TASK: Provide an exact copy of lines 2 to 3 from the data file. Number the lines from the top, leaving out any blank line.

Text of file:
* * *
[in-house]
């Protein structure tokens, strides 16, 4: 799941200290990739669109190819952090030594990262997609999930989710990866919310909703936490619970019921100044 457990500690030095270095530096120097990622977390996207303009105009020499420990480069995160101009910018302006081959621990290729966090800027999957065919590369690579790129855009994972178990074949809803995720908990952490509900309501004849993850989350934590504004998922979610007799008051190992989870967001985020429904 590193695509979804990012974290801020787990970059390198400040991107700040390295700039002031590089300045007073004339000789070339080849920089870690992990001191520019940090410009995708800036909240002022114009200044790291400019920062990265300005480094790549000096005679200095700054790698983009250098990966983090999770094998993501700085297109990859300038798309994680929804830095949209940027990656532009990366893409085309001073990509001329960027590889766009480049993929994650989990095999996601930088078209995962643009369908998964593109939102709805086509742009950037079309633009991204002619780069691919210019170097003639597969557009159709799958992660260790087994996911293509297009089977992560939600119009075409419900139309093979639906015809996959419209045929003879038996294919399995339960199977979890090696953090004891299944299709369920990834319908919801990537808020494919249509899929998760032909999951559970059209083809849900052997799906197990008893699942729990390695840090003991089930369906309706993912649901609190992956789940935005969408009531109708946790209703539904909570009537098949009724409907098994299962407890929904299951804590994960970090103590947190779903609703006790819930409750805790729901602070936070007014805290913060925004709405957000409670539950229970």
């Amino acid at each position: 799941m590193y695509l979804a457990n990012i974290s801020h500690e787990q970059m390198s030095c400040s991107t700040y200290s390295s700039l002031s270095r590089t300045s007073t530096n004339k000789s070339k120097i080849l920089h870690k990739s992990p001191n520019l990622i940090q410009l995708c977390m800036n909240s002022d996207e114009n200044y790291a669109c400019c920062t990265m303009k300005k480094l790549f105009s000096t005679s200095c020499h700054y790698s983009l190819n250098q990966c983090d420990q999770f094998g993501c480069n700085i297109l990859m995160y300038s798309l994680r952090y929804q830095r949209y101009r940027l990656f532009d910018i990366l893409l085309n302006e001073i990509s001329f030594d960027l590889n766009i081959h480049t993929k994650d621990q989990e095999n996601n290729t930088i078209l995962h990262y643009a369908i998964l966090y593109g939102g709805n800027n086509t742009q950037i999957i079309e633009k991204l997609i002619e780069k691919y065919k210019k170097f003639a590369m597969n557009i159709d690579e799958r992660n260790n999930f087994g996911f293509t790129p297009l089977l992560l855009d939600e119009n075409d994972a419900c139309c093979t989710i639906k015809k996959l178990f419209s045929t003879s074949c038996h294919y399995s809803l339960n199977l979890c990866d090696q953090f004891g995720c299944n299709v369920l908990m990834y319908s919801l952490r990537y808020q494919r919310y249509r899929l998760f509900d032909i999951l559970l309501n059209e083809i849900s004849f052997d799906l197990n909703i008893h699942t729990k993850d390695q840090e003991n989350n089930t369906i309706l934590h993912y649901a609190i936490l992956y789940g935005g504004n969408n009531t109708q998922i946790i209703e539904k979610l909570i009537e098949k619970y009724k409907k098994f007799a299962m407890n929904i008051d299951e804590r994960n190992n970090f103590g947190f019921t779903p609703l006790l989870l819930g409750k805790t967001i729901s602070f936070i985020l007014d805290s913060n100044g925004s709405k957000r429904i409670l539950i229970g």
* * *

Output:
């Protein structure tokens, strides 16, 4: 799941200290990739669109190819952090030594990262997609999930989710990866919310909703936490619970019921100044 457990500690030095270095530096120097990622977390996207303009105009020499420990480069995160101009910018302006081959621990290729966090800027999957065919590369690579790129855009994972178990074949809803995720908990952490509900309501004849993850989350934590504004998922979610007799008051190992989870967001985020429904 590193695509979804990012974290801020787990970059390198400040991107700040390295700039002031590089300045007073004339000789070339080849920089870690992990001191520019940090410009995708800036909240002022114009200044790291400019920062990265300005480094790549000096005679200095700054790698983009250098990966983090999770094998993501700085297109990859300038798309994680929804830095949209940027990656532009990366893409085309001073990509001329960027590889766009480049993929994650989990095999996601930088078209995962643009369908998964593109939102709805086509742009950037079309633009991204002619780069691919210019170097003639597969557009159709799958992660260790087994996911293509297009089977992560939600119009075409419900139309093979639906015809996959419209045929003879038996294919399995339960199977979890090696953090004891299944299709369920990834319908919801990537808020494919249509899929998760032909999951559970059209083809849900052997799906197990008893699942729990390695840090003991089930369906309706993912649901609190992956789940935005969408009531109708946790209703539904909570009537098949009724409907098994299962407890929904299951804590994960970090103590947190779903609703006790819930409750805790729901602070936070007014805290913060925004709405957000409670539950229970």
């Amino acid at each position: 799941m590193y695509l979804a457990n990012i974290s801020h500690e787990q970059m390198s030095c400040s991107t700040y200290s390295s700039l002031s270095r590089t300045s007073t530096n004339k000789s070339k120097i080849l920089h870690k990739s992990p001191n520019l990622i940090q410009l995708c977390m800036n909240s002022d996207e114009n200044y790291a669109c400019c920062t990265m303009k300005k480094l790549f105009s000096t005679s200095c020499h700054y790698s983009l190819n250098q990966c983090d420990q999770f094998g993501c480069n700085i297109l990859m995160y300038s798309l994680r952090y929804q830095r949209y101009r940027l990656f532009d910018i990366l893409l085309n302006e001073i990509s001329f030594d960027l590889n766009i081959h480049t993929k994650d621990q989990e095999n996601n290729t930088i078209l995962h990262y643009a369908i998964l966090y593109g939102g709805n800027n086509t742009q950037i999957i079309e633009k991204l997609i002619e780069k691919y065919k210019k170097f003639a590369m597969n557009i159709d690579e799958r992660n260790n999930f087994g996911f293509t790129p297009l089977l992560l855009d939600e119009n075409d994972a419900c139309c093979t989710i639906k015809k996959l178990f419209s045929t003879s074949c038996h294919y399995s809803l339960n199977l979890c990866d090696q953090f004891g995720c299944n299709v369920l908990m990834y319908s919801l952490r990537y808020q494919r919310y249509r899929l998760f509900d032909i999951l559970l309501n059209e083809i849900s004849f052997d799906l197990n909703i008893h699942t729990k993850d390695q840090e003991n989350n089930t369906i309706l934590h993912y649901a609190i936490l992956y789940g935005g504004n969408n009531t109708q998922i946790i209703e539904k979610l909570i009537e098949k619970y009724k409907k098994f007799a299962m407890n929904i008051d299951e804590r994960n190992n970090f103590g947190f019921t779903p609703l006790l989870l819930g409750k805790t967001i729901s602070f936070i985020l007014d805290s913060n100044g925004s709405k957000r429904i409670l539950i229970g």